Vote Your Conscience, Vote with Pluralism

Vote Your Conscience, Vote with Pluralism November 7, 2016

It’s almost Election Day. I am reminded that I and many other Hindu Americans have choices ahead of us — not just at the presidential level, but all the way down the ballot. I believe it is my dharma to go vote – it is a responsibility that I take on. As we consider the various candidates and their stand on the issues, I think of how important it is to have the opportunity to vote, and the diversity of  perspectives I bring: a woman, a planning commissioner for my city, an IT professional, a wife of an automotive engineer, a mother of two college students, an interfaith advocate and social justice activist, an Indian immigrant with extended family not just around the US, but also in India. My foundational worldview of pluralism is critical as I seek to blend and balance the issues that are important to me, as I cast my ballot amidst the competing priorities of these multiple hats I wear.

I have – like many around me – gotten frustrated by the atmosphere of hate arising from the presidential campaign, and have stopped reading the headlines. I instead read thoughtful pieces, like this from Raleigh-based pastor John Pavlovitz, and from strategic thought leaders like the American Enterprise Institute’s Sadanand Dhume, and attend informative lectures like one about the ongoing conflict in Syria, organized by Peace Action of Michigan, where Prof. Juan Cole of the University of Michigan explained how complicated the situation there is.  But striking a balance is not simply achieved by being thoughtful or well informed. One has to engage the issues and weigh them against each other when selecting each candidate or voting. But if a personal experience drives one issue to be more important than any other, pluralism becomes hard to achieve: a well-crafted political choice isn’t necessarily represented by a bumper sticker answer.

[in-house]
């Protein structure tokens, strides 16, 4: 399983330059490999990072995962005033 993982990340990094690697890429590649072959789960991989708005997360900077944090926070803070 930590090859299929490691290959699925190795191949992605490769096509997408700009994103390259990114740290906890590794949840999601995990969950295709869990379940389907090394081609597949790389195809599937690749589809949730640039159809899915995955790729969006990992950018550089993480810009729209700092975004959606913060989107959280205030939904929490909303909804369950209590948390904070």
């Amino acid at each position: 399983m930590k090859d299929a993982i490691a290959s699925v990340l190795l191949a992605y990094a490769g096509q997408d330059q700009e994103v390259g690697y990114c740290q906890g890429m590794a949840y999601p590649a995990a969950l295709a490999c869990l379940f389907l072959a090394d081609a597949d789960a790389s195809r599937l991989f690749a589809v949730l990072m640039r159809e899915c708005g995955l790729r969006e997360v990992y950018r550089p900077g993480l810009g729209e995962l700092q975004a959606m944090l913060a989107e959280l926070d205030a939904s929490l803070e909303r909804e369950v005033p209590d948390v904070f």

Interestingly, this election season, I have been having flashbacks to heated arguments I had as a teenager with my cousin, who was just a year younger than me. In 1981, my parents decided to move the family back to India after living in the US for more than a decade.  I had to find my way, at that hormonal, unsettling stage in life, to find my place in Hyderabad, after calling the Northeastern US, primarily Stony Brook NY, my home for more than 11 years. My cousin and I had arguments – ranging from whether baseball or cricket was better (I’ve come to love both, after seven years in India) – to which superpower (America or Russia) was better. As a 14-year old Indian, he appreciated the alliance that India had with Russia, and was frustrated that the United States encouraged Pakistan’s encroachment into Indian territory, among other things he found wrong with the United States. I simply could not understand my cousin’s lack of awareness of how great America was! Obviously, I had been fed that American democracy was better than anyone else’s, and that Russia was the enemy.